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Wisconsin revisits tax credit programs

Currently, the state of Wisconsin has two significant tax credit programs to help businesses locate and expand in the state, the Enterprise Zone Tax Credit and the Business Development Tax Credit. Through these programs, projects can earn refundable tax credits based on job creation, capital investment and workforce training (and in the case of the Enterprise Zone Tax Credit program, supply chain utilization). These programs have been an important part of bringing key projects to Wisconsin.

As business has changed, the need has arisen to reassess tax credit programs at the state level. As projects move from a job creation focus to a capital expenditure focus, state incentive programs need to adapt to accommodate the change in project scopes and deliverables.

Assembly Bill 627 does just that. It changes the focus of the Business Development Tax Credit program from job creation to capital expenditures. Under the new proposed guidelines, projects can earn refundable tax credits based on capital expenditures alone; there is no longer a job creation requirement. Though the incentives remain at 5% for real property and 3% for personal property, the new bill allows additional claims related to investment in workforce housing and employee child care programs at a level not to exceed 15% of those investments. These changes will not only encourage new and expansion projects in Wisconsin, but also help our communities where housing and child care are in demand.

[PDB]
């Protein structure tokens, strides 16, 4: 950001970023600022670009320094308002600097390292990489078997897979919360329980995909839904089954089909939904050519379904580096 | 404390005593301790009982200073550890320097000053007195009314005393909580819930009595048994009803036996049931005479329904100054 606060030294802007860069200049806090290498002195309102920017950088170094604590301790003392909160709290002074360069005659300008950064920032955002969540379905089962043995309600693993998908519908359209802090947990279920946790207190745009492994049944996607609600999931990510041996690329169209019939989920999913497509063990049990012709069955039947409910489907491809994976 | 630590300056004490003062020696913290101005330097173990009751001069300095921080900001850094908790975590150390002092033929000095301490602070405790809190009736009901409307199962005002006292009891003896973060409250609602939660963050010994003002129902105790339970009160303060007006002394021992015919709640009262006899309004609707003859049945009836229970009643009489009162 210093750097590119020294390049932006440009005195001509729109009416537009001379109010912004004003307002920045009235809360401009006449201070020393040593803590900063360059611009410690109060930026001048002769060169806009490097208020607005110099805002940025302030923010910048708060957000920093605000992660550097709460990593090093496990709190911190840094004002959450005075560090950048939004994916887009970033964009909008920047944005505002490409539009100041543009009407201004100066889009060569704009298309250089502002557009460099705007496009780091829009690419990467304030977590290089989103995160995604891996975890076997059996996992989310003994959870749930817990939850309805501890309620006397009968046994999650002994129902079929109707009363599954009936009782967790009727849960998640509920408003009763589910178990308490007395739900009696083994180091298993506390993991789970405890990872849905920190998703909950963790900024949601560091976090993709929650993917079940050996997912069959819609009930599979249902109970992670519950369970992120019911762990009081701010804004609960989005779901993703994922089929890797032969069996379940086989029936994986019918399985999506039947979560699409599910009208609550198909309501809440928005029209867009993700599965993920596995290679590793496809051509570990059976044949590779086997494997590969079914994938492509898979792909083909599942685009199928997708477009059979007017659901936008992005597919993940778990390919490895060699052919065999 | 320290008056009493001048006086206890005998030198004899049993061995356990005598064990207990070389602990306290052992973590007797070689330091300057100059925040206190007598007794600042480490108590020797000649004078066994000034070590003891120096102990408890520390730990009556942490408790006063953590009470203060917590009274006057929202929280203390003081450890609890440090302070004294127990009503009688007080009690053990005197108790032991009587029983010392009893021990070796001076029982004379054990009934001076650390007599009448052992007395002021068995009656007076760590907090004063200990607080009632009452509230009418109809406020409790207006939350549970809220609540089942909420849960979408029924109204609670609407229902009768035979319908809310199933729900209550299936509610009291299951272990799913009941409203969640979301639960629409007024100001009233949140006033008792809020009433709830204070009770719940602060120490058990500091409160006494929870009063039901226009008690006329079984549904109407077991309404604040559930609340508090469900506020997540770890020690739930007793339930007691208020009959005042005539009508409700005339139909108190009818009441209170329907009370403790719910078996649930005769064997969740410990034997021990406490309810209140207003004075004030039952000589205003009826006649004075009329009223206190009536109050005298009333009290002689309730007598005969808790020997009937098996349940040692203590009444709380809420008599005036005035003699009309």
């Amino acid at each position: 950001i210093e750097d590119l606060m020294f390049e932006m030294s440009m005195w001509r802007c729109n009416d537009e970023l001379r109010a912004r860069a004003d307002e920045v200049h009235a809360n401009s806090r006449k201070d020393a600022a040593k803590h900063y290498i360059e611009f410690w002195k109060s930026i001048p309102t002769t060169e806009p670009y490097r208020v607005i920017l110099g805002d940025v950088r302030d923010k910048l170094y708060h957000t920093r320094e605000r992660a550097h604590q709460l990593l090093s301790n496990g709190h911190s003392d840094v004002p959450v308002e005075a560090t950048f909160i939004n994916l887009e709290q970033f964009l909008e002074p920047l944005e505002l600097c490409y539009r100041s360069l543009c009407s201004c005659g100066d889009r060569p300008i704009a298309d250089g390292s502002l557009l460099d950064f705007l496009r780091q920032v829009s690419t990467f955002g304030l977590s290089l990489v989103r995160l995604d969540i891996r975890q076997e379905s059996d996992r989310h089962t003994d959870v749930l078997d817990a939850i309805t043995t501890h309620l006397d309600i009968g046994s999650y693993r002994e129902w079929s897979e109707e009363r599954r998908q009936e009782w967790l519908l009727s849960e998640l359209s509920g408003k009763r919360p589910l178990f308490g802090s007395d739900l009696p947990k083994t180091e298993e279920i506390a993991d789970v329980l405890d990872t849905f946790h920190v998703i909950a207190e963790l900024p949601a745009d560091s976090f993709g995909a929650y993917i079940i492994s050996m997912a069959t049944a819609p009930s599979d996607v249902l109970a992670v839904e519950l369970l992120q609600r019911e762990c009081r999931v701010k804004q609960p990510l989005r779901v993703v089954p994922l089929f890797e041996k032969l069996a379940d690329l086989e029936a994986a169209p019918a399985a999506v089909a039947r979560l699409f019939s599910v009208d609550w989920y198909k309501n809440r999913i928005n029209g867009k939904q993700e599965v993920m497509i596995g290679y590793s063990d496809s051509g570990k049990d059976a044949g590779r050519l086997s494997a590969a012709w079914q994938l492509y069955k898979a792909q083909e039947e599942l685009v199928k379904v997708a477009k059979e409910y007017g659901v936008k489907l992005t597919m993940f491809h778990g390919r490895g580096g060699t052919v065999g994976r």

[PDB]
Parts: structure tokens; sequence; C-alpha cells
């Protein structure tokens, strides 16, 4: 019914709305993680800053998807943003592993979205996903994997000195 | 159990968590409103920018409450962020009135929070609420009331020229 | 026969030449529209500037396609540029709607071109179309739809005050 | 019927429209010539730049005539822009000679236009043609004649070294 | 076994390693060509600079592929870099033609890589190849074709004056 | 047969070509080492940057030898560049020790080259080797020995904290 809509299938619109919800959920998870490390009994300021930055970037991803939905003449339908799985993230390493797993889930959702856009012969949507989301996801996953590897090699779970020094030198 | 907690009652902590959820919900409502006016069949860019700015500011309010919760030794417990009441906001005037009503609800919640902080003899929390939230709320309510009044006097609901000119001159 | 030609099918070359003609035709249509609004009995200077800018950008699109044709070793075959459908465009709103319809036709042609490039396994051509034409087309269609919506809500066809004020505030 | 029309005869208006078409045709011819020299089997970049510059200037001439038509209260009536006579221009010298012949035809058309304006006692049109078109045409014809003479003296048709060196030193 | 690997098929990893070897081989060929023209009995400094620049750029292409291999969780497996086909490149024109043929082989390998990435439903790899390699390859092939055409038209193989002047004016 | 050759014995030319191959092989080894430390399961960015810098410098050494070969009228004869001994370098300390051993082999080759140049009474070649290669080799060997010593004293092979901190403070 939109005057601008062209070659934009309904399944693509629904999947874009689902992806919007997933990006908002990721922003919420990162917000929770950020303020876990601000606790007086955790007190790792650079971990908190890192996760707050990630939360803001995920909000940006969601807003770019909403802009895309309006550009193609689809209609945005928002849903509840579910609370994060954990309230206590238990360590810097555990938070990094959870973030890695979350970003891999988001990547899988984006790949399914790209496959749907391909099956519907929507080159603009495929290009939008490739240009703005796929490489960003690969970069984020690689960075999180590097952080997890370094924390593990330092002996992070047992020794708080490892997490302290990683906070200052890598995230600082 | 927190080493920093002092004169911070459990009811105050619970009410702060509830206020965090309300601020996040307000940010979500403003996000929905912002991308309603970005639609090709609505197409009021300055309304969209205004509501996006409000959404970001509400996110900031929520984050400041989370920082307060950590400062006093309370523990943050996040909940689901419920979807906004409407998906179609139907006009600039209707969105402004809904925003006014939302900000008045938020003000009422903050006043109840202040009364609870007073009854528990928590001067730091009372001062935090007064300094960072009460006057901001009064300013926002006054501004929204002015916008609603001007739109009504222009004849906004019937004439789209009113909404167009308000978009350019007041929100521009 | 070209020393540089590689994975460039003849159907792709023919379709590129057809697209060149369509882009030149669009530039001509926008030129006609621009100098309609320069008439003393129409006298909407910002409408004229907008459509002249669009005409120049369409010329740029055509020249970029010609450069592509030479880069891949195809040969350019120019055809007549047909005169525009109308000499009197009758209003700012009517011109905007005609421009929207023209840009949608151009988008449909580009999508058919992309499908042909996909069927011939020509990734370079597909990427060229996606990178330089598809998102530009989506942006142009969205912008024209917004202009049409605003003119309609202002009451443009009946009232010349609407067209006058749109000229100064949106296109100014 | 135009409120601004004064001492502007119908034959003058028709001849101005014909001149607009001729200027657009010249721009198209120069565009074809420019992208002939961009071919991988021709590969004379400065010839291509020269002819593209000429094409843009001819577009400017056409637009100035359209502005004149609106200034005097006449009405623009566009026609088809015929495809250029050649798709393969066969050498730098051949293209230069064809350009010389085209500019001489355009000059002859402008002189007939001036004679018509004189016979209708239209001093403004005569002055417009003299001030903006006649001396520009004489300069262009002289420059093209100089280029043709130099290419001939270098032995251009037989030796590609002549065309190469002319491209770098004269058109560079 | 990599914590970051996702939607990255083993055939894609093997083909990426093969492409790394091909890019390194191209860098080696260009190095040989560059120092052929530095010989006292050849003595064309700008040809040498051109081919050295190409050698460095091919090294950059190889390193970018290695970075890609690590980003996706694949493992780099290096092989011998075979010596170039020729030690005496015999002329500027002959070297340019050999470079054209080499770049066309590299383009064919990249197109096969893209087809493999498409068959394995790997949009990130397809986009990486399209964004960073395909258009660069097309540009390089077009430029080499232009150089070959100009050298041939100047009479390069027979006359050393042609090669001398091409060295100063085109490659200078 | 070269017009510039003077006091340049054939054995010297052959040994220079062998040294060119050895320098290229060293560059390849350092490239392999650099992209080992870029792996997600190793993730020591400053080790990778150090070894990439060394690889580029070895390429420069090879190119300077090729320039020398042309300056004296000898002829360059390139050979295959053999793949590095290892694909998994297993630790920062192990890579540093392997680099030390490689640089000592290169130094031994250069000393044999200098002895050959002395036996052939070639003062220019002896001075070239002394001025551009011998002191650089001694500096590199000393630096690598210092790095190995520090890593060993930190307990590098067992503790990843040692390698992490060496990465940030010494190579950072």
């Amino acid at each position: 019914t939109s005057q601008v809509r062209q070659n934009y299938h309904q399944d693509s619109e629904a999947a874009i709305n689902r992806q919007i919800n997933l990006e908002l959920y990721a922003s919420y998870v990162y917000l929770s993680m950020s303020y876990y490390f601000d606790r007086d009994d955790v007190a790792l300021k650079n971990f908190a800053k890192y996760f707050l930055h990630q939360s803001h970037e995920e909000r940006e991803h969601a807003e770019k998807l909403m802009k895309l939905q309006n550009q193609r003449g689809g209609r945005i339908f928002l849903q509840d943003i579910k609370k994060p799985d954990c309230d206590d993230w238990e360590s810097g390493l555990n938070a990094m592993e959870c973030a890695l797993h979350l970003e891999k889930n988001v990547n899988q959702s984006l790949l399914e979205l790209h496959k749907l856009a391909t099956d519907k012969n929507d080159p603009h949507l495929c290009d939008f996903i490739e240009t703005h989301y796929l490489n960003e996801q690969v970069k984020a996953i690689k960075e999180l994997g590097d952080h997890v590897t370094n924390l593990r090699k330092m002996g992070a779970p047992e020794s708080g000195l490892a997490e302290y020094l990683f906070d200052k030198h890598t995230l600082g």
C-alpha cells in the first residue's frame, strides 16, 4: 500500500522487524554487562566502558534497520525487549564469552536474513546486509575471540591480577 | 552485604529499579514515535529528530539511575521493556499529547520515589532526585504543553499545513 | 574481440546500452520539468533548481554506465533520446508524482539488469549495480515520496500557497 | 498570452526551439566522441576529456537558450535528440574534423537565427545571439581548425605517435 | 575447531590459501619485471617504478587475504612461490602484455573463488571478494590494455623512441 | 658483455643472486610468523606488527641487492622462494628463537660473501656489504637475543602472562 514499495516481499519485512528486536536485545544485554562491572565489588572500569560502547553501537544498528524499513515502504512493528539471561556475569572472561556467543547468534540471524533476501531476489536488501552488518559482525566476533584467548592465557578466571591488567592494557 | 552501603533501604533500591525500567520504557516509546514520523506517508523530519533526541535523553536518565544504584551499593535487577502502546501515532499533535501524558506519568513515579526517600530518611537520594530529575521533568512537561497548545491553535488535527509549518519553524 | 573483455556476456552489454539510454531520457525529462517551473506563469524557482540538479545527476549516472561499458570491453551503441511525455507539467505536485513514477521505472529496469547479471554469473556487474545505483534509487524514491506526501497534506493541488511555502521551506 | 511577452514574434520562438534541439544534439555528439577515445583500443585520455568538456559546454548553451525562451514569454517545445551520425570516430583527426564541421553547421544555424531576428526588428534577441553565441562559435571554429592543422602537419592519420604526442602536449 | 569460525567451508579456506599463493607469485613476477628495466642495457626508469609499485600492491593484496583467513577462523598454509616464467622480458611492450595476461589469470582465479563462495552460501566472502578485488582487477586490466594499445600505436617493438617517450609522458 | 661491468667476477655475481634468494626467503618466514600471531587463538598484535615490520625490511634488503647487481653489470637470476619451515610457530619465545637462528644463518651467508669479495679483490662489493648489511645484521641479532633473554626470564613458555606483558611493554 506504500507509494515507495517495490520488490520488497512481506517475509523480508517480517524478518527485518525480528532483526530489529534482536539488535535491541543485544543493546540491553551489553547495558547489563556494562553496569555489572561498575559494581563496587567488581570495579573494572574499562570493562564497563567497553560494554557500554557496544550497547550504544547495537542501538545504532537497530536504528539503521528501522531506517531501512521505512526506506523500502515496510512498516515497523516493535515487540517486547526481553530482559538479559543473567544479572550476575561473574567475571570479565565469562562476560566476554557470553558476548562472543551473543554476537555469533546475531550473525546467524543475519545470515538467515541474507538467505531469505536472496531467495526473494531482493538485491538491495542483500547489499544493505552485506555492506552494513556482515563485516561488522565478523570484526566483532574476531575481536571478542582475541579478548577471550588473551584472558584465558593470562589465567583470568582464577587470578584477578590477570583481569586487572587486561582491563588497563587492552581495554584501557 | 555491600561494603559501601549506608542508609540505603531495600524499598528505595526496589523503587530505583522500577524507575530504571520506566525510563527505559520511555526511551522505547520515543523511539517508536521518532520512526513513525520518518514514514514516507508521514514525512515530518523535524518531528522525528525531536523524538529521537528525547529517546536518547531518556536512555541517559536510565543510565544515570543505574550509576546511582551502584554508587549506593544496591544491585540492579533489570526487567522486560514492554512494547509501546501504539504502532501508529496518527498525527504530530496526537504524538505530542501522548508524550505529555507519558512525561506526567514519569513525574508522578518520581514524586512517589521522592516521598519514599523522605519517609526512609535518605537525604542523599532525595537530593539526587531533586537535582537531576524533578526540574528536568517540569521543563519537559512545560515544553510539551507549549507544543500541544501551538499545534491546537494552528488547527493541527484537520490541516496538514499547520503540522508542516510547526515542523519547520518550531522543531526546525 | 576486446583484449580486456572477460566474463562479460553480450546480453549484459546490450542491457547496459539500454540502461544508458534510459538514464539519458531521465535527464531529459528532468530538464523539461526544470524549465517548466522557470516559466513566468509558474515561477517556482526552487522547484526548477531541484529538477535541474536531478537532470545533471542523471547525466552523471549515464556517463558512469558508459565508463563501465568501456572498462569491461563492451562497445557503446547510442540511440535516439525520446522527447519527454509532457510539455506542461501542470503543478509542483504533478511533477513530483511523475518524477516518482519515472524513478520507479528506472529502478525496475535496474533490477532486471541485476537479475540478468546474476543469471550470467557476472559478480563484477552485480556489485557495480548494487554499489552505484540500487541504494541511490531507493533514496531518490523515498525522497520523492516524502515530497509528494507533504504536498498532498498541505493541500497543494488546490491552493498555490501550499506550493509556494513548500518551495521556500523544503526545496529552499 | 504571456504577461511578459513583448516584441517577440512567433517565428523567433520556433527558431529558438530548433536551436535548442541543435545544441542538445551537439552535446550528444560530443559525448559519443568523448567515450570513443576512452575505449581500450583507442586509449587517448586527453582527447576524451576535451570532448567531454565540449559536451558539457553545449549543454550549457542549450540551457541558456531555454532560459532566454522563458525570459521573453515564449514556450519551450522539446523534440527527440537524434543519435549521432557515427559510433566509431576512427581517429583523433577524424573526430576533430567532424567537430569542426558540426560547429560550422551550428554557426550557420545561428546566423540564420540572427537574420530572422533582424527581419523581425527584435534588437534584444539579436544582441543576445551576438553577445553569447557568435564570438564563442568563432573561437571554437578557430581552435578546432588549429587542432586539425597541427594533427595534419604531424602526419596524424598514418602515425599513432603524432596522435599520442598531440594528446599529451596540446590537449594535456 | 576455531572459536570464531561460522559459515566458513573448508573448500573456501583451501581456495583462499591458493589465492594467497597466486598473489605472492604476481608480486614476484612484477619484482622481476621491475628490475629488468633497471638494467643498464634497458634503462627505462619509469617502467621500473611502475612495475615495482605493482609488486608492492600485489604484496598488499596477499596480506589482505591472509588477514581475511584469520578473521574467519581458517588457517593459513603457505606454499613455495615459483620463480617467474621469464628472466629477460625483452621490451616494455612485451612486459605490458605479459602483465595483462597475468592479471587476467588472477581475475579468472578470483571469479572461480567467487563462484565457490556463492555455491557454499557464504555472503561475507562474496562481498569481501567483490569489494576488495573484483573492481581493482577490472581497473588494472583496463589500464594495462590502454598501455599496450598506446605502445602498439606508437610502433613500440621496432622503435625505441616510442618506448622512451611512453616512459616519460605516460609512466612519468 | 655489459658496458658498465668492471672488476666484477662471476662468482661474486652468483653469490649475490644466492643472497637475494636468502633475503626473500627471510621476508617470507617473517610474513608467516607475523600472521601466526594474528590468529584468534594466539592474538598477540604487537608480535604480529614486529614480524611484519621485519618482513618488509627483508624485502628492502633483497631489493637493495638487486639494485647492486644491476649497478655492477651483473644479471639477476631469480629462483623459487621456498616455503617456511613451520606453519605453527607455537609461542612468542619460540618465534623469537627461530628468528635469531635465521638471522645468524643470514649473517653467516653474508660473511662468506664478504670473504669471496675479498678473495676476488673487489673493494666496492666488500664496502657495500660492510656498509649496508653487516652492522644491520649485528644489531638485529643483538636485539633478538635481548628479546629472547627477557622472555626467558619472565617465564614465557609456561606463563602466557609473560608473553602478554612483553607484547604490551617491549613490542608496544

The bill also requires the Wisconsin Economic Development Corporation to review all applications for certification within 90 days. This new review period will allow project decision makers to make fast, well-informed decisions.

Changes are also coming to Enterprise Zone Tax Credit. One significant change amends the definition of “zone payroll” to mean amounts attributable to full-time employees “based in” an enterprise zone. Previously, the program required services to be “performed in” the zone. This new definition accommodates hybrid and work-from-home employees. The new law also creates a new 12-month period “base year” definition for calculation; current law calculates credits using the prior taxable year.

As of March 1, 2024, this bill has passed the Assembly and is waiting for a vote from the Senate. That vote is to take place March 12, 2024.

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